cover image GRASSROOTS: A Field Guide for Feminist Activism

GRASSROOTS: A Field Guide for Feminist Activism

Jennifer Baumgardner, Amy Richards, . . Farrar, Straus & Giroux, $14 (306pp) ISBN 978-0-374-52865-2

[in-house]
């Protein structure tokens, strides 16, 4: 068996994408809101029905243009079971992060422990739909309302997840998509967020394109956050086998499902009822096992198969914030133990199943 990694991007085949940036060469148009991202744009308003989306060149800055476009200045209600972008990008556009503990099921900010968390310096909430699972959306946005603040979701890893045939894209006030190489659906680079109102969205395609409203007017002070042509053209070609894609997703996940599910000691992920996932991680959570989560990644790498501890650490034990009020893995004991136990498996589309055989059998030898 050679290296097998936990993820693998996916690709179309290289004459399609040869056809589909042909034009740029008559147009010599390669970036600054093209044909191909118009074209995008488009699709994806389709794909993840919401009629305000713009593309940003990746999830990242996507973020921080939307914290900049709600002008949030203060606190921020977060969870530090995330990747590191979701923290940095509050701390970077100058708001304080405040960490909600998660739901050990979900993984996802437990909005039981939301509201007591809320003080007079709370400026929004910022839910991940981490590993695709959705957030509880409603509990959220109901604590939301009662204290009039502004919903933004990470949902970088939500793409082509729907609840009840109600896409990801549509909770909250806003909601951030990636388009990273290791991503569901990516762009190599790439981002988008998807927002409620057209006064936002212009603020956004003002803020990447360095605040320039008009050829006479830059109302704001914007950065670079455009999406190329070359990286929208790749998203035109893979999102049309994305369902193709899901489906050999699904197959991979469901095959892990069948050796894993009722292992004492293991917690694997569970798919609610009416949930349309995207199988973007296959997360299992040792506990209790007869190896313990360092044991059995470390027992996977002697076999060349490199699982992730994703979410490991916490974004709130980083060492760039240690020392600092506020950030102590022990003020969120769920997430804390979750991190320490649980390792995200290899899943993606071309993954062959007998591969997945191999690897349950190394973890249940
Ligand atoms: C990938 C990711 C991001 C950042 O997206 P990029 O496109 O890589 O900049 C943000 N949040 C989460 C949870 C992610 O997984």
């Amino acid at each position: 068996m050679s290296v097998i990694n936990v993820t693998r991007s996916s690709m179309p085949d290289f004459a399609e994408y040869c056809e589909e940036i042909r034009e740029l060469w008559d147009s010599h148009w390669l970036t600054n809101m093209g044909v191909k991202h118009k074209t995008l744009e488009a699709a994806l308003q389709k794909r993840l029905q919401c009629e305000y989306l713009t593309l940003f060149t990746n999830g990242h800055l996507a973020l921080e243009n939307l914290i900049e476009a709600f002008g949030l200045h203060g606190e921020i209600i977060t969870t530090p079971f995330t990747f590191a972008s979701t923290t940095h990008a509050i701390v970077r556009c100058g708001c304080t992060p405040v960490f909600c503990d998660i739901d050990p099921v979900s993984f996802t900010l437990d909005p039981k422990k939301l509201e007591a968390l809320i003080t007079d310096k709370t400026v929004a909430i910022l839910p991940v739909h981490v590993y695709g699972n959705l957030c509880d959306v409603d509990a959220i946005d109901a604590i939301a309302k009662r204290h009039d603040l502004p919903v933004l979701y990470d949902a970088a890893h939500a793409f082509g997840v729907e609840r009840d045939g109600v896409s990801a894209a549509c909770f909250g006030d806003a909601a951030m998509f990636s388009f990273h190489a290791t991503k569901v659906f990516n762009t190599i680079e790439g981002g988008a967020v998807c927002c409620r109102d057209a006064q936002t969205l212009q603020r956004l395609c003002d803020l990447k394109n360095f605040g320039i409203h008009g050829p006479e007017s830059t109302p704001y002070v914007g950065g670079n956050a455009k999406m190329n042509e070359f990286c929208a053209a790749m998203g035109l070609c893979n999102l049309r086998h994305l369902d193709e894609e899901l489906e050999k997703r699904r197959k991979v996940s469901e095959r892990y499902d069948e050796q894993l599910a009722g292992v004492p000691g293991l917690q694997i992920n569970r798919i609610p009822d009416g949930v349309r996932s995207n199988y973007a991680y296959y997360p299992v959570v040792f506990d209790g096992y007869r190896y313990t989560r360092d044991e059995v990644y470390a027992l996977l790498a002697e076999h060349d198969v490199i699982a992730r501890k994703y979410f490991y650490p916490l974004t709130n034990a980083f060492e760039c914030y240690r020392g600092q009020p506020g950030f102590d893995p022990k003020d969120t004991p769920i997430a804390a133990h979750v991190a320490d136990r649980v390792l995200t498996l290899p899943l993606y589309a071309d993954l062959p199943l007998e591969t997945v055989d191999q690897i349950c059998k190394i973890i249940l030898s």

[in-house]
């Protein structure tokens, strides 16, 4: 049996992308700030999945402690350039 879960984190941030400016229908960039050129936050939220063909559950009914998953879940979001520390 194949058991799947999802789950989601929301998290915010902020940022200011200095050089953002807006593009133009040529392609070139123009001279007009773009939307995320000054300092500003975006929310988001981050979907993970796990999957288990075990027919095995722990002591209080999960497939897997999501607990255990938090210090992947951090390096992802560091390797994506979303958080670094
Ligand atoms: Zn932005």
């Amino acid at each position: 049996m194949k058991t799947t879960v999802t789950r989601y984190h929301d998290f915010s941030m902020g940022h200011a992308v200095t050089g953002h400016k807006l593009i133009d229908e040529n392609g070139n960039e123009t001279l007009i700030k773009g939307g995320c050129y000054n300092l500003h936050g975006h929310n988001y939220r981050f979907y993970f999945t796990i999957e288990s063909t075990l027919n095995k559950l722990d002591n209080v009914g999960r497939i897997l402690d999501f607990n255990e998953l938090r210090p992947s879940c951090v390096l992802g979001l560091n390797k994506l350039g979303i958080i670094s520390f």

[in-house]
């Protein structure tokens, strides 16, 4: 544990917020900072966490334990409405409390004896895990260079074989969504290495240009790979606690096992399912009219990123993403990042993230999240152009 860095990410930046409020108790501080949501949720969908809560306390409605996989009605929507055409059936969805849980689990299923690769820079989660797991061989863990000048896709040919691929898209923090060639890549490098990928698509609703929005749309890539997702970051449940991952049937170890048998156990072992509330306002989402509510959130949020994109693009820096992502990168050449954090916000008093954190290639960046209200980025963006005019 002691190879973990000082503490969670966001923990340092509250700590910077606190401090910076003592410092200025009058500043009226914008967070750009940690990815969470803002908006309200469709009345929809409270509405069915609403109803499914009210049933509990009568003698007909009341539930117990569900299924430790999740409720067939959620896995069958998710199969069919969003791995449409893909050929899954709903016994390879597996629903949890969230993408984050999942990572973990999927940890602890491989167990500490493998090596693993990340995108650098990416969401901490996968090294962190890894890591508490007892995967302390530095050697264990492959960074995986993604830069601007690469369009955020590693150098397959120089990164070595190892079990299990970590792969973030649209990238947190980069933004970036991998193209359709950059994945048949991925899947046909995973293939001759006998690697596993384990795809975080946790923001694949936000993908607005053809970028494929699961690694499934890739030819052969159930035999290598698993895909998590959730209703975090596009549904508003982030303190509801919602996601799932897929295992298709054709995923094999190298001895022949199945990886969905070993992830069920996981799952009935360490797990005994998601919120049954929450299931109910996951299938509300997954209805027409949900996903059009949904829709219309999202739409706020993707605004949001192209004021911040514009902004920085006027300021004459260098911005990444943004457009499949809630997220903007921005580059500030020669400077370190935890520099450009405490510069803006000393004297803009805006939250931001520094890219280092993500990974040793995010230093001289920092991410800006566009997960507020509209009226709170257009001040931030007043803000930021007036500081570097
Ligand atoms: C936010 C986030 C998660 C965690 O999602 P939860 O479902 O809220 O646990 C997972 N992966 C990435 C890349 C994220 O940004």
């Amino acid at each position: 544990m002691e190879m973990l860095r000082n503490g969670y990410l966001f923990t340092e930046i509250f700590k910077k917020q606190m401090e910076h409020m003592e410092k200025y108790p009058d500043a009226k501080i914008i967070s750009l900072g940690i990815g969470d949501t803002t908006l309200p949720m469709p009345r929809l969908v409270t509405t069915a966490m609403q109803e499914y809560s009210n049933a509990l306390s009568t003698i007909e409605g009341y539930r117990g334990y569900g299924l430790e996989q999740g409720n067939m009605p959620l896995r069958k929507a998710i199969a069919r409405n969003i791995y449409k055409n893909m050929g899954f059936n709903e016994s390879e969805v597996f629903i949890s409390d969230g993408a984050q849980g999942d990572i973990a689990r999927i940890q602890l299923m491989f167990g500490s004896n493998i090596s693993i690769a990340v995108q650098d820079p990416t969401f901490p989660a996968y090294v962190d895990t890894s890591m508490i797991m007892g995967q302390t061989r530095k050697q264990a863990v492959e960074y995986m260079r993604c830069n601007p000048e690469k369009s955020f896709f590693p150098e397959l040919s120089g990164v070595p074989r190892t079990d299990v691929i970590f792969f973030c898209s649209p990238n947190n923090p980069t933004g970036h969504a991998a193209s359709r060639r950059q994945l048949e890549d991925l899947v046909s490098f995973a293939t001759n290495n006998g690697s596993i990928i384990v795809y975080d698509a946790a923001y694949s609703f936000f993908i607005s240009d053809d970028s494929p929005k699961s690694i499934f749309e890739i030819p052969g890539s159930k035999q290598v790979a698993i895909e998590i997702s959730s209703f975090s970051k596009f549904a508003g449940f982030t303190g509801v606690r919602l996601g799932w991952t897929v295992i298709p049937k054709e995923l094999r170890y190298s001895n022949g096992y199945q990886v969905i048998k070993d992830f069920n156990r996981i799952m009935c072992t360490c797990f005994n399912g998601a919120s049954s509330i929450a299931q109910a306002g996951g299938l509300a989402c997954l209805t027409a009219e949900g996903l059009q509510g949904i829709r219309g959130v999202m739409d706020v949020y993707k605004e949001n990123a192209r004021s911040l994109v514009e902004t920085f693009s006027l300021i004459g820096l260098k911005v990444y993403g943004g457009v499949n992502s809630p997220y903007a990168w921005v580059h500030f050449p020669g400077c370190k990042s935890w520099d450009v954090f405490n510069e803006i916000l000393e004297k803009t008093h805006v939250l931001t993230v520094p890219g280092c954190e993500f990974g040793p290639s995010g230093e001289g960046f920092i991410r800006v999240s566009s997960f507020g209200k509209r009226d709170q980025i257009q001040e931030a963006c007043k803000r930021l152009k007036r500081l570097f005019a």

"[L]ike punk rock, feminism is also based on the idea that you, an average schmo , have the power to take matters into your own hands." In this unquestionably useful, undoubtedly feel-good guide to feminist activism, the authors of Manifesta reveal how women can effect change without being highly experienced (suburban teenagers and investment bankers can do it), morally irreproachable (one can protest Nike's labor practices and still wear its shoes) or dull and unfashionable (Legally Blonde 's Elle Woods is an activist—albeit a fictional one). As the Elle Woods reference demonstrates, encouraging activism in the Sex and the City crowd can be straining, but the authors' warm, encouraging tone and examples of everyday people doing good—themselves included—are inspiring. "You don't have to take the world on your shoulders—you just need to take advantage of the opportunities your life provides for creating social justice," they insist. Lauren, a 33-year-old writer at Smart Money , decided to join a lawsuit against her insurance provider for refusing to subsidize birth control; Allison started a feminist group to fight stereotypes at her Santa Barbara high school; Nisha makes queer-friendly films about South Asian women. Profiled along with many others, these women each embody Baumgardner and Richard's eloquently argued claim that "activism should be of you, not outside of you." Agent, Jill Grinberg. (Jan.)